Ontario environment minister Rod Phillips and attorney general Caroline Mulroney at Queen's Park. Screencap

The Ontario government is launching a constitutional challenge to Canada’s carbon pricing plan.

The challenge, announced by provincial environment minister Rod Phillips and attorney general Caroline Mulroney at a Queen’s Park news conference on Thursday morning, will be heard in the Ontario Court of Appeal.

"The understanding of how a carbon tax works requires the tax be charged at a level that's gonna be just devastating to this economy," Phillips said. "During the provincial election people were very clear; they don't want more taxes and they don't believe that kind of onerous tax is going to be effective in dealing with environmental issues."

The news comes in the same week that Ottawa quietly softened its carbon pricing plan for industry emitters. The new guidelines, which the government drafted to address concerns of competitiveness from industry, will increase the benchmark at which industrial emitters begin paying for their carbon emissions.

Companies will now begin paying when they exceed 80 per cent of an industry’s average emissions, and 90 per cent for cement, iron and steel, lime and nitrogen fertilizer producers. Previously the benchmark was 70 per cent.

The effect will dramatically reduce taxes for companies that are more efficient than their industry average. The worst industry emitters will also see their taxes reduced, but not by as much.

Ontario has already registered as an intervenor in the Saskatchewan government’s constitutional reference case over the carbon pricing plan, which was launched in late April.

Related: The global strategy for reducing carbon emissions currently hinges on some sort of carbon pricing scheme. But will that really mitigate emissions or just pass the buck?

During the election campaign, Premier Doug Ford promised to dismantle Ontario’s cap-and-trade system and fight the federal government’s carbon tax, which would be imposed on the province if it did not have its own plan in place.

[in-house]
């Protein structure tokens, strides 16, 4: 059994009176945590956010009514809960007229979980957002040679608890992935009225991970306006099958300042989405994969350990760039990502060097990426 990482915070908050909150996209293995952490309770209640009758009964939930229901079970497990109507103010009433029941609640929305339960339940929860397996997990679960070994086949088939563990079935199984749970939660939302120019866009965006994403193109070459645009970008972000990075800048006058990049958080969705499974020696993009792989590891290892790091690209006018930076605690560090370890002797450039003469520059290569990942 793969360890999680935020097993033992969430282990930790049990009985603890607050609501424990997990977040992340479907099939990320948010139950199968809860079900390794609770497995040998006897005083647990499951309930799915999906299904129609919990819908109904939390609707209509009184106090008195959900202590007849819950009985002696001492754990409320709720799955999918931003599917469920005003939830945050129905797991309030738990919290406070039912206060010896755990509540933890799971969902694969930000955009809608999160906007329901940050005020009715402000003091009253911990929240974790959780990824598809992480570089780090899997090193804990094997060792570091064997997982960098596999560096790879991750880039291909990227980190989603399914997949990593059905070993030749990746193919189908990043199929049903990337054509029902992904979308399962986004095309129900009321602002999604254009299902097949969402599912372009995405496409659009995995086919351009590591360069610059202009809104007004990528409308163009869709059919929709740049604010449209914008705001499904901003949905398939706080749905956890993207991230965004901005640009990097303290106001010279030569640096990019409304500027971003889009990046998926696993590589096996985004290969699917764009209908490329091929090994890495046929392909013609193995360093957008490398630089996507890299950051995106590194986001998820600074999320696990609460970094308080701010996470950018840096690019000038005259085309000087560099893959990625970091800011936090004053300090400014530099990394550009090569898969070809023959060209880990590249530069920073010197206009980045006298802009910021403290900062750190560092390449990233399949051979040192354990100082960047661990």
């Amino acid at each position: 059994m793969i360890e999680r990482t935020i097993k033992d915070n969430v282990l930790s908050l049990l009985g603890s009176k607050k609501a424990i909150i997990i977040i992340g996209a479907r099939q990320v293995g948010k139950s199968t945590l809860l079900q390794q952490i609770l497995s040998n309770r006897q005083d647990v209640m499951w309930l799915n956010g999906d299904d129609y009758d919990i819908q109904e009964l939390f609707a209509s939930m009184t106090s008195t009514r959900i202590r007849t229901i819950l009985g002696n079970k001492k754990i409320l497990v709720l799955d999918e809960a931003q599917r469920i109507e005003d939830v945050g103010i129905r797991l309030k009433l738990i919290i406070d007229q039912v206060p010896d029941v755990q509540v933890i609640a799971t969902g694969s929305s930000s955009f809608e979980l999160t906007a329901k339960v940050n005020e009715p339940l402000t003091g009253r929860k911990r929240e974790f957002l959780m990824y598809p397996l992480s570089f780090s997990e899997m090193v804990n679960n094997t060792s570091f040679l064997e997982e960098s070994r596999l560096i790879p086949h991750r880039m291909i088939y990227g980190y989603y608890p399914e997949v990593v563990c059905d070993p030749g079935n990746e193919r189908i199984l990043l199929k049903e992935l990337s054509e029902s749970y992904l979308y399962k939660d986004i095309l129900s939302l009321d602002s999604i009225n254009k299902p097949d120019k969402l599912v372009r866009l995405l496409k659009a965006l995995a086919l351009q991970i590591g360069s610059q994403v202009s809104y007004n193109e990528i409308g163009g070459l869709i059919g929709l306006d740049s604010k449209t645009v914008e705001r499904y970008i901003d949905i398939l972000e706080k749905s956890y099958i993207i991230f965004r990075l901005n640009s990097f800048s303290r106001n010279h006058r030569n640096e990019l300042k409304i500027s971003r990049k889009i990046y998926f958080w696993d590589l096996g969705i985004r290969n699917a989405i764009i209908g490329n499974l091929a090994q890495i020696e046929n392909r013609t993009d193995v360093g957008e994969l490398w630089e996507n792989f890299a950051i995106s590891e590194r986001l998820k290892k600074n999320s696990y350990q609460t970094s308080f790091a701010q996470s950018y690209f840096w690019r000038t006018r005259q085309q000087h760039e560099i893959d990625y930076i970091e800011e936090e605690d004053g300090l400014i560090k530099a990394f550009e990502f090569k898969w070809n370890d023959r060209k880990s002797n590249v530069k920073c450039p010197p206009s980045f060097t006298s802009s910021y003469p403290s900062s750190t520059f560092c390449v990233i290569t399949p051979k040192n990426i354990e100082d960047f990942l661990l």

The government cancelled cap-and-trade earlier this month, and introduced legislation to wind down the program.

The constitutional challenge is likely a fight that Ontario will lose. In an independent legal opinion for the government of Manitoba – where Premier Brian Pallister has also mulled suing Ottawa – Winnipeg lawyer Brian Schwartz wrote that the Supreme Court of Canada would be more likely to uphold carbon pricing based on Canada’s broad taxation powers.

Mulroney said the government will use in-house lawyers to pursue the province’s challenge, and has reserved $30 million for its cost. “I’m very confident it will cost less than that,” she said. She did not address whether that cost would cover the potential for the lawsuit to stretch out over years.  

She said Ontario is willing to invoke Section 33 of Canada’s Charter of Rights and Freedoms, which is commonly known as the notwithstanding clause. The clause allows Parliament or the provinces to override certain portions of the Charter, but it does not apply to arguments over divisions of power between provincial and federal governments.